Brazilian scientists strive to turn politicians into allies

As President Jair Bolsonaro slashes support for science and education, academics open up a route to offer scientific advice to policymakers

Brazil’s scientists are fighting back against President Jair Bolsonaro’s plans to slash funding for research and education programmes. Researchers have joined with members of Brazil’s legislature, the National Congress, to highlight the strategic role that science, technology, and education play in the country’s economic and social development.

Around 20 congressmen gathered with academic researchers, entrepreneurs and industry representatives to launch the Initiative for Science and Technology in Parliament in Brasília on 8 May. The announcement came on the same day that more than 60 Brazilian scientific bodies gathered in the National Congress to demonstrate their opposition to the cuts that Bolsonaro’s government has made to public universities and the national research system.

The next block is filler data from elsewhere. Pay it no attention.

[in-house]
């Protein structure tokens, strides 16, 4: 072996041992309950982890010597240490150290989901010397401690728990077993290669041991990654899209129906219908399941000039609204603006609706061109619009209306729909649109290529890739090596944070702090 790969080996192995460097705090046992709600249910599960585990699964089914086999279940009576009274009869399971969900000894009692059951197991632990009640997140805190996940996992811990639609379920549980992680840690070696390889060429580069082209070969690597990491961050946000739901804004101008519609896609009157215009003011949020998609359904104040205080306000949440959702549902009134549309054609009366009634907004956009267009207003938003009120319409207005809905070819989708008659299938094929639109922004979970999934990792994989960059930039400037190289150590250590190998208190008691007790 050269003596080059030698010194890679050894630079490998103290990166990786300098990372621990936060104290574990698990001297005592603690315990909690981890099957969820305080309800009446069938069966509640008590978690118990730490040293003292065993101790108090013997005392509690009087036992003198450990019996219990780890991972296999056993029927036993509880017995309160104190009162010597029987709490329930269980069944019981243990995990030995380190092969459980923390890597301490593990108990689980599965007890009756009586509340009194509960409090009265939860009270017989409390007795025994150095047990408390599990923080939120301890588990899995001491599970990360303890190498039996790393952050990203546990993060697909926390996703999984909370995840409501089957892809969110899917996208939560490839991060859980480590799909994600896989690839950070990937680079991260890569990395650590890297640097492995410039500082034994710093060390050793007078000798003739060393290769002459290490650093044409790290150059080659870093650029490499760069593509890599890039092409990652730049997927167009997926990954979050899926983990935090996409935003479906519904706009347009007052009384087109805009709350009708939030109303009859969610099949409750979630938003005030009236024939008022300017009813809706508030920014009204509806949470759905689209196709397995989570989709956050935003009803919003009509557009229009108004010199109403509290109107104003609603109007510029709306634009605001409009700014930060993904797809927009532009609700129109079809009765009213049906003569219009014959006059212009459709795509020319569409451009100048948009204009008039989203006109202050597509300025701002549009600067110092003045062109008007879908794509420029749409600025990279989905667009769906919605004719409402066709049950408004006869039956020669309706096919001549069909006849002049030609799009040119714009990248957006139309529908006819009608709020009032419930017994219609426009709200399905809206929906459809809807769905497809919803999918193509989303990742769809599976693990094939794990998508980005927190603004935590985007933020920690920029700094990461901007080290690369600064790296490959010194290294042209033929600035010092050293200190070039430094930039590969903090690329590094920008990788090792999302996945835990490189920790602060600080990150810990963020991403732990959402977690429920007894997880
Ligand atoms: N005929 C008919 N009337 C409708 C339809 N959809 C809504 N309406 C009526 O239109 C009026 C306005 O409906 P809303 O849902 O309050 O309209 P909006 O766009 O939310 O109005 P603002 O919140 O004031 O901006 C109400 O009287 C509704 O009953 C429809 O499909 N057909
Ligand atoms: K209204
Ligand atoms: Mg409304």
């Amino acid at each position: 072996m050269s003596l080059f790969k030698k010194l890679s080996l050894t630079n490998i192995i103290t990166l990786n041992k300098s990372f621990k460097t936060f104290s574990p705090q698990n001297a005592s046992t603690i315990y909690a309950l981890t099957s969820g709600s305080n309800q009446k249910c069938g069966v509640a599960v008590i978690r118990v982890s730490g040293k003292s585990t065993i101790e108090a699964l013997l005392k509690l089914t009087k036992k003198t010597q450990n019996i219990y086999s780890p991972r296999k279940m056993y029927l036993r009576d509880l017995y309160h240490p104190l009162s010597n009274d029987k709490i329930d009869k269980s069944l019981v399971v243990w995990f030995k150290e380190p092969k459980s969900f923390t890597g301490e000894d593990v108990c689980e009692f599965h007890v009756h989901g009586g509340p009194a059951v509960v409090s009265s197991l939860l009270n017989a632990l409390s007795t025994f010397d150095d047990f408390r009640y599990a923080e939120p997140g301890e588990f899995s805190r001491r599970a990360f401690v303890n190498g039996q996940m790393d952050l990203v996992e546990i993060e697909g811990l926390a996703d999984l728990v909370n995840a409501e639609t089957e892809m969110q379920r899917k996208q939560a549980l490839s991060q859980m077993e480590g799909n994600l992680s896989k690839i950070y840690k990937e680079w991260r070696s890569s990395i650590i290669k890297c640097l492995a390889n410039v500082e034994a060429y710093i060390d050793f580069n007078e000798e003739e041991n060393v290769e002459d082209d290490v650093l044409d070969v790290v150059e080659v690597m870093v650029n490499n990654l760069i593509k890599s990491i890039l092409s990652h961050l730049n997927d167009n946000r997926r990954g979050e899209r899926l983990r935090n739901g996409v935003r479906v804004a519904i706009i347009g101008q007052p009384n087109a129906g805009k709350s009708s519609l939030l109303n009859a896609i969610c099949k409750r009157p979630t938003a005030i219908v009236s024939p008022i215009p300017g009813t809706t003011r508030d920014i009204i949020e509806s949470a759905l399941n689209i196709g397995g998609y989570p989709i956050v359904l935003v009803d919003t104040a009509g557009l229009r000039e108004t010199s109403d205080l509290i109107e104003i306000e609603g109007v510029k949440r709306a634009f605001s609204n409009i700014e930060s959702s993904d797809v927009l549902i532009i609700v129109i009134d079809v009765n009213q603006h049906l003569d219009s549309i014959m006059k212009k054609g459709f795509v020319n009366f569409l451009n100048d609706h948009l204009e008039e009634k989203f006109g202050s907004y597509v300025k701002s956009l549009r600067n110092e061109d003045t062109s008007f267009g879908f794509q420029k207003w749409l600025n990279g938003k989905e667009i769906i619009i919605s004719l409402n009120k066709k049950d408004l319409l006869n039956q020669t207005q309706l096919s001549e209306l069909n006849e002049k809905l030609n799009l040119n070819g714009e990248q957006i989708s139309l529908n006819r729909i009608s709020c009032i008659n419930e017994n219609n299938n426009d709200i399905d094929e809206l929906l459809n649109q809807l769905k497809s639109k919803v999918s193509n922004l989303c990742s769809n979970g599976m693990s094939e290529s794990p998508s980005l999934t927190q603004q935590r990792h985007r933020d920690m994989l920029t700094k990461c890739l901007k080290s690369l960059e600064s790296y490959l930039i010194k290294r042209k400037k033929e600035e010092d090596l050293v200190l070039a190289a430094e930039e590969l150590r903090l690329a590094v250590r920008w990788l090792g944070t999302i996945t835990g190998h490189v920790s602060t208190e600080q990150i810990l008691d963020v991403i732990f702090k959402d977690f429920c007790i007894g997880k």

“The initiative will focus on issues where science and politics meet,” says Ildeu de Castro Moreira, a physicist at the Federal University of Rio de Janeiro (UFRJ) and president of the Brazilian Society for the Advancement of Science, one of the groups that is coordinating the project. Its main aim is to provide scientific advice to Brazilian parliamentarians — and to foster close relations with them by promoting open discussion on science and education issues.

The Brazilian initiative comes at a delicate moment for the country’s science and education sectors. The far-right Bolsonaro, who took office in January, has begun to dismantle the national research system, contradicting his campaign promise to make science and technology a priority and to increase Brazil’s spending on research from 1% to 3% of its gross domestic product.

In late March, the government announced that it would freeze 42% of the budget of the Ministry of Science, Technology, Innovation and Communications — effectively reducing its funding to just 2.9 billion reais (US$750 million). That is 2.2 billion reais less than the approved level for 2019, and the lowest budget for the sector since 2006. The government also cut 5.8 billion reais, or 25%, of the Ministry of Education’s budget.

Veja o texto na íntegra em inglês: Nature